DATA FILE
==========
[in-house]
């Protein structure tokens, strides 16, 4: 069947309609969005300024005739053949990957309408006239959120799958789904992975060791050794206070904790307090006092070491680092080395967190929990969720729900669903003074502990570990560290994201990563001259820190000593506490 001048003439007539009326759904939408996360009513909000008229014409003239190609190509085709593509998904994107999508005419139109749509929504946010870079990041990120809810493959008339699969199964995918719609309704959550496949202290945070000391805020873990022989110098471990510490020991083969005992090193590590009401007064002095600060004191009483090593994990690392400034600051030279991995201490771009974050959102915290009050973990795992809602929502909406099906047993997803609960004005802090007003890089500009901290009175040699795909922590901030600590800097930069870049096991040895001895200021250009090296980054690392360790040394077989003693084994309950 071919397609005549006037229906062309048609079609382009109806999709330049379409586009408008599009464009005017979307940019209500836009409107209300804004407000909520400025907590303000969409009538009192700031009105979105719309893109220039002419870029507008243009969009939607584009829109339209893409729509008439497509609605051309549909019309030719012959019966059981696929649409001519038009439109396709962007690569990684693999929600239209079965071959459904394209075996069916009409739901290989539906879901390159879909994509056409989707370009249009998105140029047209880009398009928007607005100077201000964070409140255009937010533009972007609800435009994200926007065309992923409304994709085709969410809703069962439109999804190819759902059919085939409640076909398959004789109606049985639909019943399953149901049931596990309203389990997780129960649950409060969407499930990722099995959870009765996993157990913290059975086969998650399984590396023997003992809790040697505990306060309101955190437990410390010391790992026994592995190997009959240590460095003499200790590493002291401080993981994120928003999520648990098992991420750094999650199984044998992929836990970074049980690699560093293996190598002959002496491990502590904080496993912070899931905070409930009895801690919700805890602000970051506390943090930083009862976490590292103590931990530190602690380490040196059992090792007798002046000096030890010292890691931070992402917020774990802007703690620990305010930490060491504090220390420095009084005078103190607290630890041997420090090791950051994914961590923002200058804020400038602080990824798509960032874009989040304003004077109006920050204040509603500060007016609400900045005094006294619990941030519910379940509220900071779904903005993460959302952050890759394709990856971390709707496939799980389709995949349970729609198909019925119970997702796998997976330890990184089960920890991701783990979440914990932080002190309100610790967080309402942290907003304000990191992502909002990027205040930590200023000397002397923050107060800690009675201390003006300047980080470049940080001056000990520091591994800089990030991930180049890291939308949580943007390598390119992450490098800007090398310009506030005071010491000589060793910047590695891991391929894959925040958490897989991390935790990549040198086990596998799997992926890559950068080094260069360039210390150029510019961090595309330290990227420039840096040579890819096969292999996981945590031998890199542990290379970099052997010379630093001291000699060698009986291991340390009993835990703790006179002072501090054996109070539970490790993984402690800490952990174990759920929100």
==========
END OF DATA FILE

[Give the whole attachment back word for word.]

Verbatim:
[in-house]
């Protein structure tokens, strides 16, 4: 069947309609969005300024005739053949990957309408006239959120799958789904992975060791050794206070904790307090006092070491680092080395967190929990969720729900669903003074502990570990560290994201990563001259820190000593506490 001048003439007539009326759904939408996360009513909000008229014409003239190609190509085709593509998904994107999508005419139109749509929504946010870079990041990120809810493959008339699969199964995918719609309704959550496949202290945070000391805020873990022989110098471990510490020991083969005992090193590590009401007064002095600060004191009483090593994990690392400034600051030279991995201490771009974050959102915290009050973990795992809602929502909406099906047993997803609960004005802090007003890089500009901290009175040699795909922590901030600590800097930069870049096991040895001895200021250009090296980054690392360790040394077989003693084994309950 071919397609005549006037229906062309048609079609382009109806999709330049379409586009408008599009464009005017979307940019209500836009409107209300804004407000909520400025907590303000969409009538009192700031009105979105719309893109220039002419870029507008243009969009939607584009829109339209893409729509008439497509609605051309549909019309030719012959019966059981696929649409001519038009439109396709962007690569990684693999929600239209079965071959459904394209075996069916009409739901290989539906879901390159879909994509056409989707370009249009998105140029047209880009398009928007607005100077201000964070409140255009937010533009972007609800435009994200926007065309992923409304994709085709969410809703069962439109999804190819759902059919085939409640076909398959004789109606049985639909019943399953149901049931596990309203389990997780129960649950409060969407499930990722099995959870009765996993157990913290059975086969998650399984590396023997003992809790040697505990306060309101955190437990410390010391790992026994592995190997009959240590460095003499200790590493002291401080993981994120928003999520648990098992991420750094999650199984044998992929836990970074049980690699560093293996190598002959002496491990502590904080496993912070899931905070409930009895801690919700805890602000970051506390943090930083009862976490590292103590931990530190602690380490040196059992090792007798002046000096030890010292890691931070992402917020774990802007703690620990305010930490060491504090220390420095009084005078103190607290630890041997420090090791950051994914961590923002200058804020400038602080990824798509960032874009989040304003004077109006920050204040509603500060007016609400900045005094006294619990941030519910379940509220900071779904903005993460959302952050890759394709990856971390709707496939799980389709995949349970729609198909019925119970997702796998997976330890990184089960920890991701783990979440914990932080002190309100610790967080309402942290907003304000990191992502909002990027205040930590200023000397002397923050107060800690009675201390003006300047980080470049940080001056000990520091591994800089990030991930180049890291939308949580943007390598390119992450490098800007090398310009506030005071010491000589060793910047590695891991391929894959925040958490897989991390935790990549040198086990596998799997992926890559950068080094260069360039210390150029510019961090595309330290990227420039840096040579890819096969292999996981945590031998890199542990290379970099052997010379630093001291000699060698009986291991340390009993835990703790006179002072501090054996109070539970490790993984402690800490952990174990759920929100």